Home Articles Cry Havoc! And let slip the dogs of technology.

Cry Havoc! And let slip the dogs of technology.

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Are your technology suppliers and support providers advising you according to your best interests, or theirs?

If you’re in business, you depend on your technology supplier and tech support team to provide you with the right information so you can make smart decision for your business.

So how can you be sure that they are doing that… providing you with the right information?

It’s a cynical take on things, I know. But really, are their decisions in the best interests of your business or are they spun in a direction that best suits their needs, even if that undermines your needs?

Let me give you an example.

Recently I was taking to a guy who runs a small business. He buys all of his technology from a particular reseller, who does all his break/fix work. He has another guy on call for all of his complex support stuff. He told me that he invited both of them in to talk about reducing his costs by looking at non-Microsoft products.

The tech support guy was dead set against the idea, and so was the reseller. Based on the reaction of his “trusted sources”, he walked away from the whole idea of change. He and I crossed paths at a BBQ and got to chatting over a few beers.

Once he found out I was in the ICT industry, he (let’s call him George) explained his situation and the conversation went a little like this.

George: “So what do you think about this?”

Me: “Get rid of both of them and start again.”

He was a little taken aback by that.

“Look,” I said, “I’m sure you’ll find that your support guy is Microsoft certified.”

George nodded and said, “I actually wanted that.”

“That means he’s spent a serious amount of money getting certified. He’s going to be against any idea that you come up with that devalues that, no matter how right that solution is for you. There’s no upside for him if he’s a Microsoft specialist and you decide you want to use UNIX, for example.”

George thought about that for a second.

I continued, “Now if your reseller is a Microsoft partner, they have to earn so many points to achieve and keep their certification. Let’s assume that your reseller is a Microsoft certified partner. They’re going to need to get 50 Partner Points to be a Certified Partner. The reseller earns points by the number of products you buy from them, the number of Microsoft Certified guys they employ and so on.”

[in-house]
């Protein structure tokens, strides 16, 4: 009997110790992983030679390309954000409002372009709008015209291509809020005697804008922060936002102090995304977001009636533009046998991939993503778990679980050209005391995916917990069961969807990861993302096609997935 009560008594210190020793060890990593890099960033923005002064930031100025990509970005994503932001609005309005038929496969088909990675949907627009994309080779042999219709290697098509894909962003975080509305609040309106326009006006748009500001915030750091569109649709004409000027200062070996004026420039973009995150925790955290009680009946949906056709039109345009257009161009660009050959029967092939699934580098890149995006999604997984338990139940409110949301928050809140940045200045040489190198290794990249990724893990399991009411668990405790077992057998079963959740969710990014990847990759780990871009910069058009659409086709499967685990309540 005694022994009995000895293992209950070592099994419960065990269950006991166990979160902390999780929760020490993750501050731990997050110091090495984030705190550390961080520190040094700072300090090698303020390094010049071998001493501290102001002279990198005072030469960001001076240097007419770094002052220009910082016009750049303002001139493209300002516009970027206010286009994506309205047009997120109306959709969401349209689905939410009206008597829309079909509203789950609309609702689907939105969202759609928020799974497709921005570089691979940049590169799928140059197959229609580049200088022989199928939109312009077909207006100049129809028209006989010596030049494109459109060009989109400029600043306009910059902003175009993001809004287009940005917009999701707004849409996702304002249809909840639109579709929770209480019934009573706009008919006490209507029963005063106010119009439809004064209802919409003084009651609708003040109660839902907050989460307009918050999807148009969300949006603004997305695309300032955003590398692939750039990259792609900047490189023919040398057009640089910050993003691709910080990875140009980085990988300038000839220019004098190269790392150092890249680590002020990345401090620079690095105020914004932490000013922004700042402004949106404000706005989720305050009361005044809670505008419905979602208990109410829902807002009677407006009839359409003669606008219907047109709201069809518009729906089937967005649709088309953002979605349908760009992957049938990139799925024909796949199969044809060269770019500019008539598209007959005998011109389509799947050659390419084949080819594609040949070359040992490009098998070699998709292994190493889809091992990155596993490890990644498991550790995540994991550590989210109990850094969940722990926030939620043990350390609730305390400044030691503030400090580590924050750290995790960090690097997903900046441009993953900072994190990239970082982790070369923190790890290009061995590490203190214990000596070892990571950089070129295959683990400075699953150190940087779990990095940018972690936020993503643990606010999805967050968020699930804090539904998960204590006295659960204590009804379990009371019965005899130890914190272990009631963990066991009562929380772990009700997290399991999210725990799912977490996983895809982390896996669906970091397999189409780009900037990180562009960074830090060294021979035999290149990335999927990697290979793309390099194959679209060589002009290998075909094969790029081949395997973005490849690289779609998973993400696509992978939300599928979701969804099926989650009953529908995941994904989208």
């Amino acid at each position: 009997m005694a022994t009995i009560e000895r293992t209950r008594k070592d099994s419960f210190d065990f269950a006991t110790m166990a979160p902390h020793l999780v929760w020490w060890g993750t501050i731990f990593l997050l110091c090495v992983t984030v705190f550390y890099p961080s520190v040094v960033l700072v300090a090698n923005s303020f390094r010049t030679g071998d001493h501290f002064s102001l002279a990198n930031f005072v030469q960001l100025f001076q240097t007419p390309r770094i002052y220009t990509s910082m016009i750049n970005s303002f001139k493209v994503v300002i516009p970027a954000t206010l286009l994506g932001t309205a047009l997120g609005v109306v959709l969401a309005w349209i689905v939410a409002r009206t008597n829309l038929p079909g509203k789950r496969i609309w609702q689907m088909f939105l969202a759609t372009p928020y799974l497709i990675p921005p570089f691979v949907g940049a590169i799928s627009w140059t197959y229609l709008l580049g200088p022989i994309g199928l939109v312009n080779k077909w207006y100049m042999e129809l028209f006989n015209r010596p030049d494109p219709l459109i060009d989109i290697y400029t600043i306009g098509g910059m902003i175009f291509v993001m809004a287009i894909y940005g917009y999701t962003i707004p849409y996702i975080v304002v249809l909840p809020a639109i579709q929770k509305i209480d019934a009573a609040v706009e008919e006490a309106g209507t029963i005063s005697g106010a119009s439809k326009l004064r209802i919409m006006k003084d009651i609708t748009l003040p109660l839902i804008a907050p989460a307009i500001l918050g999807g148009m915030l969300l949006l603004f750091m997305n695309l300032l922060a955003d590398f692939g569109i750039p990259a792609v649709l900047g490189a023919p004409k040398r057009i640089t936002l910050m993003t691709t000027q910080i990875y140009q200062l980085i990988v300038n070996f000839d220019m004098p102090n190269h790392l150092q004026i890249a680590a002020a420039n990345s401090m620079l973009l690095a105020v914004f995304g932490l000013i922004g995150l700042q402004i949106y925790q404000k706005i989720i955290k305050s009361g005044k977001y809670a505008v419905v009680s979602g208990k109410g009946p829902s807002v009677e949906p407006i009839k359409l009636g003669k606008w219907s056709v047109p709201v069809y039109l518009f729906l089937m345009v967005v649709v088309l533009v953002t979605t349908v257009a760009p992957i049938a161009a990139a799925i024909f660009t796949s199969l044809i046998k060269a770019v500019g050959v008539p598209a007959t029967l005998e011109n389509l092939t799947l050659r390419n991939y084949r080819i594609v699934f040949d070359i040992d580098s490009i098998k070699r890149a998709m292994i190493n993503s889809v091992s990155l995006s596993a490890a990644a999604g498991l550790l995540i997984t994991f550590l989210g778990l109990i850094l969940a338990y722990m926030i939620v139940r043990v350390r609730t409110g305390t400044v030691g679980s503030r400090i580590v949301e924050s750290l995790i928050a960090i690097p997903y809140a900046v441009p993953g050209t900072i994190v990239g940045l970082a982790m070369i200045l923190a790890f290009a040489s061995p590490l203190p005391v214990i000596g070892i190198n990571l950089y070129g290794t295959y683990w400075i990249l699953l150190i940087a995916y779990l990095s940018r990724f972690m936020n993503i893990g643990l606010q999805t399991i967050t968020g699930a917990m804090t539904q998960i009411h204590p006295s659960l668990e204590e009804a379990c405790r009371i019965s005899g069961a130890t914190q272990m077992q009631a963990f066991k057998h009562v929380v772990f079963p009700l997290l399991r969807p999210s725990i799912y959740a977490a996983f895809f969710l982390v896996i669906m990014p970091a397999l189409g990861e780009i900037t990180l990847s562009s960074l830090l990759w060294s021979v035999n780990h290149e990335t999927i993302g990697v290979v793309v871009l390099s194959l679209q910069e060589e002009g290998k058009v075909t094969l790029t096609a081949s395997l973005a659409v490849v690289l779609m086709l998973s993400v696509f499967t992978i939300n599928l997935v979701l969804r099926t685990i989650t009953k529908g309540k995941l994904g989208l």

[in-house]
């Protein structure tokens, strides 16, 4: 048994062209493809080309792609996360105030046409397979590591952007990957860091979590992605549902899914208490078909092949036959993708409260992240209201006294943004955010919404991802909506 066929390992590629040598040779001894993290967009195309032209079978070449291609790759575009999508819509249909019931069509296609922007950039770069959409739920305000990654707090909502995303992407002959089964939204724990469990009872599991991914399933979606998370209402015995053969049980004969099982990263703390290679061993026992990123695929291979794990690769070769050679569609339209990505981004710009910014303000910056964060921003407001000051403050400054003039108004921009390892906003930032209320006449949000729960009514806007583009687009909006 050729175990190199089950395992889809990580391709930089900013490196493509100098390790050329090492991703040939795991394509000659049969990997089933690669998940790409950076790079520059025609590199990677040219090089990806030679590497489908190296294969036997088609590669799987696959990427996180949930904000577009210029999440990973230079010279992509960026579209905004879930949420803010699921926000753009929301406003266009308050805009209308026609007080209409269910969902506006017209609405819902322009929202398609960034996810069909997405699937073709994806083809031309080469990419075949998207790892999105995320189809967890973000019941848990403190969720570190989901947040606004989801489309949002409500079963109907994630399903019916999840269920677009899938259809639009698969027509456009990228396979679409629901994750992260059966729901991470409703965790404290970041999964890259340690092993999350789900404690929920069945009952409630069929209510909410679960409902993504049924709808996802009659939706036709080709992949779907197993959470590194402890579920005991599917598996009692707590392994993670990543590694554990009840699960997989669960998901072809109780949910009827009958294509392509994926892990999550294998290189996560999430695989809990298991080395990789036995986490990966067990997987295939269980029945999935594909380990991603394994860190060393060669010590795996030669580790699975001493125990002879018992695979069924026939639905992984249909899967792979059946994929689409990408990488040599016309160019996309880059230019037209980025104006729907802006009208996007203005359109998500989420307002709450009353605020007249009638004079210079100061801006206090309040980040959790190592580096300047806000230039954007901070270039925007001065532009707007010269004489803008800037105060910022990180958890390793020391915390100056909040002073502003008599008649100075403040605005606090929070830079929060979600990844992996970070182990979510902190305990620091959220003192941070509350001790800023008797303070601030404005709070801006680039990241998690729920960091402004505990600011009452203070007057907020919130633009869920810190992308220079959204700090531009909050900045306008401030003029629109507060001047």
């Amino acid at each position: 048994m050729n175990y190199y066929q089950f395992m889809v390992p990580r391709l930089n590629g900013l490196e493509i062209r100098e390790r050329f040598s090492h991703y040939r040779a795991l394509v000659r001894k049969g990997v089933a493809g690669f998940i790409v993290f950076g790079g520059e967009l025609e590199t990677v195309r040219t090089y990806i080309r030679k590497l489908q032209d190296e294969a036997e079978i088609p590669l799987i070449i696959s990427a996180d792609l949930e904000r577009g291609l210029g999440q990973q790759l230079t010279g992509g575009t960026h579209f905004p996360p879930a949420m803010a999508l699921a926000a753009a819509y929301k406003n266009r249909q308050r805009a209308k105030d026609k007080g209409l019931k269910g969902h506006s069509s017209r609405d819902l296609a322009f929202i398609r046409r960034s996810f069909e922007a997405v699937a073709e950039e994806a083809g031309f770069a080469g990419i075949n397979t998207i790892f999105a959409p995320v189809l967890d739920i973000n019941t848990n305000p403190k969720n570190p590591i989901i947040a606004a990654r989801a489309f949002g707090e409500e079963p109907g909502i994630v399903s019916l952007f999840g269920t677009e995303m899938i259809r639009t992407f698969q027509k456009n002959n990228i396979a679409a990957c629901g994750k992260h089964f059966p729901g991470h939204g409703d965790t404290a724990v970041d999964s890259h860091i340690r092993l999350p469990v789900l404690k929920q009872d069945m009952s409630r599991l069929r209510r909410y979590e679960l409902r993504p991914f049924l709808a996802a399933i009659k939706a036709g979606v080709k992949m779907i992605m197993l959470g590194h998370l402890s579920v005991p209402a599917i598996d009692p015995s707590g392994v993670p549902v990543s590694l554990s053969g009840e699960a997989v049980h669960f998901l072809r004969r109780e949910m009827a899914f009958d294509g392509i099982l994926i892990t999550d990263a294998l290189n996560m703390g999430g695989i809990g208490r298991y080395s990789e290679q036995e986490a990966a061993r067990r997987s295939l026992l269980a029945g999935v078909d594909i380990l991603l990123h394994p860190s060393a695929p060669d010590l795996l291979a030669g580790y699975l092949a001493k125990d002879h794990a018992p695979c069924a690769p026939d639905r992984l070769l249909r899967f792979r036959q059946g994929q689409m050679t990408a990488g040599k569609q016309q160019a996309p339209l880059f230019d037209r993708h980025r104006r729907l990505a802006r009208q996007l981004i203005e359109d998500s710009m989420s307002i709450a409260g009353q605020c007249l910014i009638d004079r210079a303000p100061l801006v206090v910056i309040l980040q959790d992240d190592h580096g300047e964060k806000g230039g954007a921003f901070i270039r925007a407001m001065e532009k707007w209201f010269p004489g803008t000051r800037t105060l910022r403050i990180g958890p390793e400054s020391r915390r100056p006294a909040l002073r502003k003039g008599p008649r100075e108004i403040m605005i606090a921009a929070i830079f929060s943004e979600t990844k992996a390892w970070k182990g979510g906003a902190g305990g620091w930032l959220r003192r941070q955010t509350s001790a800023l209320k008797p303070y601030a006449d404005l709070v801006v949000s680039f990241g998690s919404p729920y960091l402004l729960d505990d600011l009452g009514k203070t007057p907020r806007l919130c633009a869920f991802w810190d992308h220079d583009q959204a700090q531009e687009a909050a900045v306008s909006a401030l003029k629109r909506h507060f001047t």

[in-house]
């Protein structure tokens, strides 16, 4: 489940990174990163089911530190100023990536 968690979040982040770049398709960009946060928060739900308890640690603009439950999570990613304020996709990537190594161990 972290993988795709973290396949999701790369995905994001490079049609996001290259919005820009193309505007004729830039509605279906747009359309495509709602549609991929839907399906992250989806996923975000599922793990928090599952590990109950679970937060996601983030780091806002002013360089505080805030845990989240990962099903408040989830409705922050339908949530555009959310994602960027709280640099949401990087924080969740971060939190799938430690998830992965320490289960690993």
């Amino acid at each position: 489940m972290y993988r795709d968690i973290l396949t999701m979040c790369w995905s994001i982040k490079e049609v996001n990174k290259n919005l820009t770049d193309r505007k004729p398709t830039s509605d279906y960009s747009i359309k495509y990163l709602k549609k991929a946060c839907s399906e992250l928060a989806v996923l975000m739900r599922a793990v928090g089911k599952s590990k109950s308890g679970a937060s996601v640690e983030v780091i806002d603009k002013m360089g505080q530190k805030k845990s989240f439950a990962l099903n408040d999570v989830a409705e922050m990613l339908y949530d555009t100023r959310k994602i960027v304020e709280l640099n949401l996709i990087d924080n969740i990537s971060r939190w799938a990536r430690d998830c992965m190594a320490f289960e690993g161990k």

This got George’s attention and he said, “So they’re not that different to my support guy, right?”

“That’s right. Except they’ve got more invested in their certifications. The other thing to remember is that the better leads are fed to the guys with the higher partner status as well.”

“So it’s not exactly the smartest thing in the world for them to look at other products is it?”

I nodded and drained my beer.

“So what do I do?” he asked me.

“What are you trying to achieve?” I asked.

“I want to keep things working kind of the way they do now, but I want to reduce my costs if I can. I asked them about Macs and this Linux thing and they told me that they were either too expensive or some sort of hobby software that I’ll never be able to get support for.”

Grabbing another beer I said, “Listen George, Linux isn’t hobby software and it’s easy to get support for it. Macs are more expensive than Windows machines but, over the long term, it’s been my experience that they’re cheaper to run. When all is said and done, the best solution is the one that delivers the outcome you’re after.”

He looked exasperated.

I said, “I’ll tell you what, I’ve got to go out to Parramatta next week to see a client. I’ll come out to your office while I’m out there and have a look to see if I can give you a few suggestions on how you can reduce your costs.”

He gave me ‘that look’ and asked, “So how much is that going to cost me?”

I shook my head and said “Nothing. I’m just coming out to have a look. If you’re happy with the feedback, all I’m asking is that you keep me in mind if you have any projects that come up in the future”.

We shook hands and agreed that I’d go and see him the following week.

In the next blog post I’ll tell you about what happened.

The 1% Spend is written by a prominent Australian I.T. consultant who is choosing to remain anonymous (and candid).

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